Some 18 years ago the previous owner of the property applied chicken litter to it. This is a mix of sawdust bedding and manure dredged up from the floor of local chook sheds. When fresh it is very strong! It is delivered by the truck load and generally the heap sits there for a while before being spread over the paddock. In my case there is a bald spot where the heap was. I have watched over the years as slowly the range of plants there has gone from only a few very hardy weeds to a wide range of weeds! Still the P content is too high for normal grasses to grow there. This is an extreme case due to the high clay content of the soil. Chemical ions (all your macro and micro-nutrients) will bind to the clay colloids and natural leaching due to rain water is slow. Simplified, this helps to make the soil fertile as, in contrast to sandy soils, NPK and trace elements are mostly retained and only released by plant activity. The downside is that a large excess, such as the P compounds from chook poo, binds to the exclusion of all else, thus coming close to sterilising the soil for lack of key nutrients.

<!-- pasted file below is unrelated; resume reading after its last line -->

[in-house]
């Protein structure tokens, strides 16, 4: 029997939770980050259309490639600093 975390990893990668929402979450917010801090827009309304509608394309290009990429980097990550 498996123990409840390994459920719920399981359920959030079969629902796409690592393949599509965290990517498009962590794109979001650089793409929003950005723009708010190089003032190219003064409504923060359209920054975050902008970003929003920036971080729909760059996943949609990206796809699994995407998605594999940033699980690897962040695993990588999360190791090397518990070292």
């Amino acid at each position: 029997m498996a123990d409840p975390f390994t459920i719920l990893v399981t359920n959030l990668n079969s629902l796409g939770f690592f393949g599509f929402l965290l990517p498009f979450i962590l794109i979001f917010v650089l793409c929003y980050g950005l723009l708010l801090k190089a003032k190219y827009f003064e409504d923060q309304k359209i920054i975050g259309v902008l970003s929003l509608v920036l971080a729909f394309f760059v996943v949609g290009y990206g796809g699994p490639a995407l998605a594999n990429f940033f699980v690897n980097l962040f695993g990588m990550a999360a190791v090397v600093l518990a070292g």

As with many chemical substances in the environment the dose makes the poison and over simplified yes/no choices do not help with understanding.

If considering using grey water on gardens I would look at the amount of P likely to be distributed and the needs and sensitivity of the plants. I would not stop there, there are many products that go down the drain, especially dishwasher products, that are high in sodium. Sodium is not a recognised plant nutrient in the sense that it is ubiquitous and any tiny amount that is required will almost certainly be there. However in excess it is a poison, the main reason for long term failure of irrigation systems is accumulation of sodium. Sodized soils are very hard to remediate.